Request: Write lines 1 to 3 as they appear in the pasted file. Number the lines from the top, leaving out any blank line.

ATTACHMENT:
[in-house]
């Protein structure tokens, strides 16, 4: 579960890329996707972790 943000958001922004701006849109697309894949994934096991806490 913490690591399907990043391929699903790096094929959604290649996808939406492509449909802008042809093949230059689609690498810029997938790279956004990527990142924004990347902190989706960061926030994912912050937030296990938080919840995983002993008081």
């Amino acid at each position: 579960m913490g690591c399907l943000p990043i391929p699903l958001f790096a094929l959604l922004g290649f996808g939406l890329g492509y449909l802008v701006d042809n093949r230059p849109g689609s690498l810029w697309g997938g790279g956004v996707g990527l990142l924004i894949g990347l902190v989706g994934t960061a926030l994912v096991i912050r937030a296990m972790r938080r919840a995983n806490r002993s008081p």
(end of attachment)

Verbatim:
[in-house]
């Protein structure tokens, strides 16, 4: 579960890329996707972790 943000958001922004701006849109697309894949994934096991806490 913490690591399907990043391929699903790096094929959604290649996808939406492509449909802008042809093949230059689609690498810029997938790279956004990527990142924004990347902190989706960061926030994912912050937030296990938080919840995983002993008081």
């Amino acid at each position: 579960m913490g690591c399907l943000p990043i391929p699903l958001f790096a094929l959604l922004g290649f996808g939406l890329g492509y449909l802008v701006d042809n093949r230059p849109g689609s690498l810029w697309g997938g790279g956004v996707g990527l990142l924004i894949g990347l902190v989706g994934t960061a926030l994912v096991i912050r937030a296990m972790r938080r919840a995983n806490r002993s008081p």